A Short Biography of Andre Dubus
Andre Dubus (August 11, 1936–February 24, 1999) was born in Lake Charles, Louisiana to a Cajun-Irish family and educated in Catholic schools. After peacetime service in the U.S. Marine Corps, Dubus attended the University of Iowa Writers’ Workshop, where he earned his MFA in 1965. In 1966, he moved north, settling in Haverhill, Massachusetts to teach literature and creative writing at Bradford College until his retirement.
Dubus’s short stories and novellas appeared in distinguished literary journals such as Ploughshares, The Paris Review, The Sewanee Review, and The Southern Review, as well as national magazines such as Harper’s, The New Yorker, and Playboy. In addition to his many short story collections, he published two collections of essays: Broken Vessels and Meditations from a Movable Chair. The award-winning films In the Bedroom and We Don’t Live Here Anymore were adapted from his stories.
His prose earned him a MacArthur “Genius” Award, the PEN / Malamud Award for Excellence in the Short Story, the Rea Award for the Short Story, the Jean Stein Award from the American Academy of Arts and Letters, and nominations for a National Book Critics Circle Award and Pulitzer Prize.
Andre Dubus published just one novel during his career: The Lieutenant (Dial Press, 1967). After falling under the spell of Anton Chekhov, Dubus would consciously devote himself to the short story and novella for the rest of his life. While his stories were revered when they appeared in literary journals and magazines, after the publication of his novel, Dubus received rejection after rejection when it came to publishing a collection of his stories.
Literary agent Philip G. Spitzer became one of Dubus’s earliest and most loyal supporters. During a casual lunch in New York City, Spitzer handed David R. Godine a plain manila envelope with the manuscript for Separate Flights. Godine called Spitzer the next day and offered to publish the collection. In the end, Dubus waited seven rejection-filled years between the publication of his novel and his first short story collection.
In a 1998 interview with Glimmer Train, Dubus recalled “The rejections that really hurt during that period after I published The Lieutenant were not the rejections slips that said ‘I don’t like the collection of stories,’ but the ones that said, ‘We’ll publish this collection of stories if you write a novel.’ That hurt. I thought I was being told to be somebody else.”
Neither Spitzer nor Godine insisted Dubus write a novel but instead supported his devotion to the short story. Godine quickly realized, “there was more punch contained in one Dubus short story than in 99.98% of all the novels being published. I still feel that way.”
“I’m one of the luckiest short story writers in America because of Godine,” Dubus told the Black Warrior Review in 1983. “How many publishers would publish four collections of stories by a writer, without one novel?” Indeed, the closest Godine ever came to publishing a novel by Dubus was issuing the long novella Voices from the Moon as a gorgeously designed standalone book in 1984; the novella appears in full in volume three of this collection, The Cross Country Runner.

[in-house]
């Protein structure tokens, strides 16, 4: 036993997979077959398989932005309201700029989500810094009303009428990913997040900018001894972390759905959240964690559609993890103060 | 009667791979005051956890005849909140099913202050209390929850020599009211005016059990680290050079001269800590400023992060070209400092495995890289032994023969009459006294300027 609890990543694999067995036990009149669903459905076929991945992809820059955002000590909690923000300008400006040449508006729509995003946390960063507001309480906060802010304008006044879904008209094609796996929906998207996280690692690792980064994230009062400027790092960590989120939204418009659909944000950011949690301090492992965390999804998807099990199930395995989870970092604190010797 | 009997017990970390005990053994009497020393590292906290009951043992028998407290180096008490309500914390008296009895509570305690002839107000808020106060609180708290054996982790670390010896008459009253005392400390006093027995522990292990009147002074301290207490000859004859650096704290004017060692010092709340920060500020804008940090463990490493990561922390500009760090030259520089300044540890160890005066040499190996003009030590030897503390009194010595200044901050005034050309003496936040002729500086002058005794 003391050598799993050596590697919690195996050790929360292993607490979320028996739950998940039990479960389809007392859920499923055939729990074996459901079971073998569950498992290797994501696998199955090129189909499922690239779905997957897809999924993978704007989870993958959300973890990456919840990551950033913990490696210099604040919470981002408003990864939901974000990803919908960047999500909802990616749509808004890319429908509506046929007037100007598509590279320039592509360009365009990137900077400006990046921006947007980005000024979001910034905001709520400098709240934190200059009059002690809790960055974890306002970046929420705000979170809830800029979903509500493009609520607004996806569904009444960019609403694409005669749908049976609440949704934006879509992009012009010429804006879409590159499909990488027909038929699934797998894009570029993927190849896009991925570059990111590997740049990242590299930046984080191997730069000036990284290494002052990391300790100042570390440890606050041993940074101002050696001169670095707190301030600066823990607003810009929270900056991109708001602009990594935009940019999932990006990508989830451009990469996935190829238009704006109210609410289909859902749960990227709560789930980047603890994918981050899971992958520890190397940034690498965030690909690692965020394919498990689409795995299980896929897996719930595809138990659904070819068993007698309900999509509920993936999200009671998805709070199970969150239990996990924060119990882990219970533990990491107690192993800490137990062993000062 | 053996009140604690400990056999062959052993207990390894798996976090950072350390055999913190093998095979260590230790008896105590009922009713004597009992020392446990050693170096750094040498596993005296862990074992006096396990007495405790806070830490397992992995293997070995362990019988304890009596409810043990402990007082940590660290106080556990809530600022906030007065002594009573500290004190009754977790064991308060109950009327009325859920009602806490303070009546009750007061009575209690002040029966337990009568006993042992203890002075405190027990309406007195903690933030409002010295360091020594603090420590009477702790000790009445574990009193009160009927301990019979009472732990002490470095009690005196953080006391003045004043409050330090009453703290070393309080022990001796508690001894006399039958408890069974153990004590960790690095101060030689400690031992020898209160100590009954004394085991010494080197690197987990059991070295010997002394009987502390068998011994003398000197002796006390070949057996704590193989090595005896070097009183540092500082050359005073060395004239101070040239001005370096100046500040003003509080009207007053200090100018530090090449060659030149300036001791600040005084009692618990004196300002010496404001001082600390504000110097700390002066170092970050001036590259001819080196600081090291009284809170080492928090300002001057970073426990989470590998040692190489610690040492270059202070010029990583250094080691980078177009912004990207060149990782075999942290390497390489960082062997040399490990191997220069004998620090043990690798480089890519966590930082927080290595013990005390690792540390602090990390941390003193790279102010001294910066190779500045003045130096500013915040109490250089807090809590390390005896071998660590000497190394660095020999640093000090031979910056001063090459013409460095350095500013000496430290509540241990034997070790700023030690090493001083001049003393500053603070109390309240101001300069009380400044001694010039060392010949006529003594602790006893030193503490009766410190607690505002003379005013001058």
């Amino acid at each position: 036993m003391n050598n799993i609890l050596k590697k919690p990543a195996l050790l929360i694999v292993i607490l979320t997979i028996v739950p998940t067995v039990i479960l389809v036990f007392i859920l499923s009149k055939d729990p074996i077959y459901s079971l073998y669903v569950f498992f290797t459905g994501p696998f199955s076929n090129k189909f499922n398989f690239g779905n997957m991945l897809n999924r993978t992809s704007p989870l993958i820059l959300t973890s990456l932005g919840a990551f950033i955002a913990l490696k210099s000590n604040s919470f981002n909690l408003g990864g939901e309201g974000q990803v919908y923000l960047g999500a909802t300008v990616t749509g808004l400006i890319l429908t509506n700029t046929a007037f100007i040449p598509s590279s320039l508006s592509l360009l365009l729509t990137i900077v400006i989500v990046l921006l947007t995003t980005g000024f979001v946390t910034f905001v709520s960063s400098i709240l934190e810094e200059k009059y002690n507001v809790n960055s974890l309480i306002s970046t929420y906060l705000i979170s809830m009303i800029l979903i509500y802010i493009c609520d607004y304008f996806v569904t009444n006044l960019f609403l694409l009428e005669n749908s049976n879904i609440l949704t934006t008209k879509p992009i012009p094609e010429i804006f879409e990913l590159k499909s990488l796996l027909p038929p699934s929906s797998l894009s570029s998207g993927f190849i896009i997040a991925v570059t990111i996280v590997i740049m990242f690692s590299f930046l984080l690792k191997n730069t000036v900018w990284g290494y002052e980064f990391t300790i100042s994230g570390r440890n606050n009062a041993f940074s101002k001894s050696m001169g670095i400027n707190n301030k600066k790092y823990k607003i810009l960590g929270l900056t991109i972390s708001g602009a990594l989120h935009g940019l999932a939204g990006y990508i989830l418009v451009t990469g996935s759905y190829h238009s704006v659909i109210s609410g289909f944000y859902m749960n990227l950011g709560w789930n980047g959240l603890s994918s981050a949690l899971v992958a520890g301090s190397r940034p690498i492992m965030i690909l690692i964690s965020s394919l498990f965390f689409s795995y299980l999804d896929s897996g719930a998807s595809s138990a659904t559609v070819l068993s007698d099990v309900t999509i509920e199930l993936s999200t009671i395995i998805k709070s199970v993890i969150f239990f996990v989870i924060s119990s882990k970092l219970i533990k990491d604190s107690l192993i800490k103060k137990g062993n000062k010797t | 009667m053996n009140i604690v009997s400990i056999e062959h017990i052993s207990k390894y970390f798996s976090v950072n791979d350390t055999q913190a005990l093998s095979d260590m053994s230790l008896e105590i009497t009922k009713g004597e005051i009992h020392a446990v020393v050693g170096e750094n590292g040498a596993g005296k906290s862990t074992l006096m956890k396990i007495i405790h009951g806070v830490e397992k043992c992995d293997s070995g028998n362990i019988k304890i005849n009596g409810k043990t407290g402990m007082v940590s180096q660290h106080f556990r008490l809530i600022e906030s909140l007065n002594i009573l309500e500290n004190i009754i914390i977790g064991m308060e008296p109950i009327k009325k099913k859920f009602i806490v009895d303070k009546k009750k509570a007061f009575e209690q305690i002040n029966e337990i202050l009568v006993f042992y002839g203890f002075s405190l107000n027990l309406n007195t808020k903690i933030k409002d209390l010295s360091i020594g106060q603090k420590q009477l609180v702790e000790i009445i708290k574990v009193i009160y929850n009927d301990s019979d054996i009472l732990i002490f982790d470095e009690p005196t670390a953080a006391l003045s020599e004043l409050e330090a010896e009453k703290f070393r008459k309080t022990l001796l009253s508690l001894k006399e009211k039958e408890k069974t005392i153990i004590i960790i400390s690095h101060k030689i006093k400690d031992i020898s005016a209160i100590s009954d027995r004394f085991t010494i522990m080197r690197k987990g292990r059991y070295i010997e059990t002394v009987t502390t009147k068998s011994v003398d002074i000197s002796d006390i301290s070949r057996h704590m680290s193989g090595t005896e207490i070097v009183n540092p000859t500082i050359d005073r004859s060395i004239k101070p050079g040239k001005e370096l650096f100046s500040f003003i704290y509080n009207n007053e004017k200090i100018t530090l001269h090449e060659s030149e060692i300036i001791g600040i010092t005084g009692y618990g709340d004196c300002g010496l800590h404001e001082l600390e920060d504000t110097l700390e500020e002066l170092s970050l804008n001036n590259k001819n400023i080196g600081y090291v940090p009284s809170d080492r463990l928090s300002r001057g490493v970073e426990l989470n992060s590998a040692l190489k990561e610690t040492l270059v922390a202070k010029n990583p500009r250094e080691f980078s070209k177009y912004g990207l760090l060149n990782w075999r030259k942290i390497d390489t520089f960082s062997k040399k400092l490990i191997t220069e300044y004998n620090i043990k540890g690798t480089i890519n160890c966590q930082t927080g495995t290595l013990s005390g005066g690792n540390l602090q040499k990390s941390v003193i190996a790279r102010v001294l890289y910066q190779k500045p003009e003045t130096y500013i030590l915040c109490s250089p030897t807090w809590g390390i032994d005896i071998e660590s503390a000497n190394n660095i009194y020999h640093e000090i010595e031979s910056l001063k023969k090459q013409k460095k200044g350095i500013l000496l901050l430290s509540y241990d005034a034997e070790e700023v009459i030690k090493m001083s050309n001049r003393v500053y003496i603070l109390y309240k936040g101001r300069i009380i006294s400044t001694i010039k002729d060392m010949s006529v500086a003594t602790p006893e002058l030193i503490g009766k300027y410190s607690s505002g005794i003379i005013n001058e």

Dubus’s devotion to the short story form—the novella bears a much closer relation to being a long short story than being a short novel—fit him not simply as a prose form, but from a philosophical stance. “I love short stories because I believe they are the way we live,” he once wrote. “They are what our friends tell us, in their pain and joy, their passion and rage, their yearning and their cry against injustice.”
In 1986, while attempting to aid two motorists on a highway in Massachusetts, Dubus was struck by an oncoming car traveling nearly sixty miles an hour. Dubus had stopped at what he thought was a car broken down in the travel lane. The car, it turned out, had become wedged on a motorcycle abandoned in the middle of the highway. As Dubus helped the two motorists—Luis and Luz Santiago, a brother and sister from Puerto Rico—to safety, another car approached. Dubus pushed Luz out of the way. Luis, a young man of only twenty-three, was hit and killed instantly. Dubus was struck, thrown over the car’s hood; a quarter found in Dubus’s pocket after the accident had been bent in half by the impact.
While it’s startling that Dubus somehow managed to even survive the blow, the accident left him with thirty-four broken bones. He lost his left leg below the knee and his right leg was crushed to the point of uselessness. He would be confined to a wheelchair for the rest of his. After the accident, Dubus was unable to write for some time. He eventually found his way back to writing fiction, in part, by writing a series of powerful essays. In need of money for medical and living expenses, Dubus finally—with the blessing of his longtime publisher, David Godine—accepted an offer from a large New York City publisher. A full decade after Dubus’s accident, Dancing After Hours appeared in 1996, published by Alfred A. Knopf, and went on to be named a finalist for a National Book Critics Circle Award; the fourteen stories in that collection are his only stories not included in this three volume collection.
On February 24, 1999, at the age of sixty-two, Dubus suffered a fatal heart attack. He was laid to rest in Haverhill, Massachusetts, in a simple casket handmade by his sons.
Introduction © 2017 by Joshua Bodwell
Additional information on Dubus can be found here.